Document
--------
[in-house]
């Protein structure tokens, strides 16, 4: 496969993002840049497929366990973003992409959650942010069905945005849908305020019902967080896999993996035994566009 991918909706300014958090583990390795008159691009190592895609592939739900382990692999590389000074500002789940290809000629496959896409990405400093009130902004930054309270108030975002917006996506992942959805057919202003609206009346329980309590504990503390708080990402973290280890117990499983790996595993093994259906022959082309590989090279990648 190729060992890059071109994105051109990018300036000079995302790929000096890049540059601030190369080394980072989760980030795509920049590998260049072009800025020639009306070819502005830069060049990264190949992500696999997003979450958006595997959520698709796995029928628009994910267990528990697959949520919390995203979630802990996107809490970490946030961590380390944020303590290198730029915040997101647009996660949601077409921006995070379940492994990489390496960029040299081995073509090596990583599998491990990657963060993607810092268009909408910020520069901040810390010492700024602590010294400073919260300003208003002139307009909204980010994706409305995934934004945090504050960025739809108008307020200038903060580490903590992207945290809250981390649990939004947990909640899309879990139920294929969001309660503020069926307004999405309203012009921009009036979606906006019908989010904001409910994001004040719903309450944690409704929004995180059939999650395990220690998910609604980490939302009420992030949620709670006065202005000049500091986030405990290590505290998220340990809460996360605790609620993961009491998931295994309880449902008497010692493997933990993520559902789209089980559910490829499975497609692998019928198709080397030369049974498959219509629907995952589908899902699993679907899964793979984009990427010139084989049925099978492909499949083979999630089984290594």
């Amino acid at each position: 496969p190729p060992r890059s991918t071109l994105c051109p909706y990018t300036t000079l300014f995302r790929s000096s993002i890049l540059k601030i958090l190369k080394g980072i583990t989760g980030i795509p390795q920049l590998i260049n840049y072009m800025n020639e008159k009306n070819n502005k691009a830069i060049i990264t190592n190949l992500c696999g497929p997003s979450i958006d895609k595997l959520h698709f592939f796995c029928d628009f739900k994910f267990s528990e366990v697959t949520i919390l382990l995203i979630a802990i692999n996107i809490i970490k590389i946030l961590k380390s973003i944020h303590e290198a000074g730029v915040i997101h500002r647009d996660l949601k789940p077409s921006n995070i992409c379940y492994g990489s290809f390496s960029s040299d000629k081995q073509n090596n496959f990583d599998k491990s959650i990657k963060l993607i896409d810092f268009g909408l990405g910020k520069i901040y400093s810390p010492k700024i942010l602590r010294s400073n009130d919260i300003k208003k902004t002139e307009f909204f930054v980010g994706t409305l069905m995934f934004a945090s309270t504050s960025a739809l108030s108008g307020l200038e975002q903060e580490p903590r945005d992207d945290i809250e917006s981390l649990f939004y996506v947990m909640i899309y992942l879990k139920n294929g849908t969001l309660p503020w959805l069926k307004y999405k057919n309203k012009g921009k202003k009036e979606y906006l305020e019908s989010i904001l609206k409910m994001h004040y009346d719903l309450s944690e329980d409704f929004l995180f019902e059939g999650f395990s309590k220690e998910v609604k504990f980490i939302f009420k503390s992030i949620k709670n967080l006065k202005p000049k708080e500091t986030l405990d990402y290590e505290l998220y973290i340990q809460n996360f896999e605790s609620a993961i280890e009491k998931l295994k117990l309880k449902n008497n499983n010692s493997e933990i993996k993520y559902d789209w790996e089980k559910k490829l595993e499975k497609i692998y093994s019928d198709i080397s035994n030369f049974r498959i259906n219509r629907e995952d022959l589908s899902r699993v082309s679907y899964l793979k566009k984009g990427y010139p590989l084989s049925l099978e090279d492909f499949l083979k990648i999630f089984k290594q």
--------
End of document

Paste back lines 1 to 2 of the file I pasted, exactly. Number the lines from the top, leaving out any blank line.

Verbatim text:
[in-house]
């Protein structure tokens, strides 16, 4: 496969993002840049497929366990973003992409959650942010069905945005849908305020019902967080896999993996035994566009 991918909706300014958090583990390795008159691009190592895609592939739900382990692999590389000074500002789940290809000629496959896409990405400093009130902004930054309270108030975002917006996506992942959805057919202003609206009346329980309590504990503390708080990402973290280890117990499983790996595993093994259906022959082309590989090279990648 190729060992890059071109994105051109990018300036000079995302790929000096890049540059601030190369080394980072989760980030795509920049590998260049072009800025020639009306070819502005830069060049990264190949992500696999997003979450958006595997959520698709796995029928628009994910267990528990697959949520919390995203979630802990996107809490970490946030961590380390944020303590290198730029915040997101647009996660949601077409921006995070379940492994990489390496960029040299081995073509090596990583599998491990990657963060993607810092268009909408910020520069901040810390010492700024602590010294400073919260300003208003002139307009909204980010994706409305995934934004945090504050960025739809108008307020200038903060580490903590992207945290809250981390649990939004947990909640899309879990139920294929969001309660503020069926307004999405309203012009921009009036979606906006019908989010904001409910994001004040719903309450944690409704929004995180059939999650395990220690998910609604980490939302009420992030949620709670006065202005000049500091986030405990290590505290998220340990809460996360605790609620993961009491998931295994309880449902008497010692493997933990993520559902789209089980559910490829499975497609692998019928198709080397030369049974498959219509629907995952589908899902699993679907899964793979984009990427010139084989049925099978492909499949083979999630089984290594």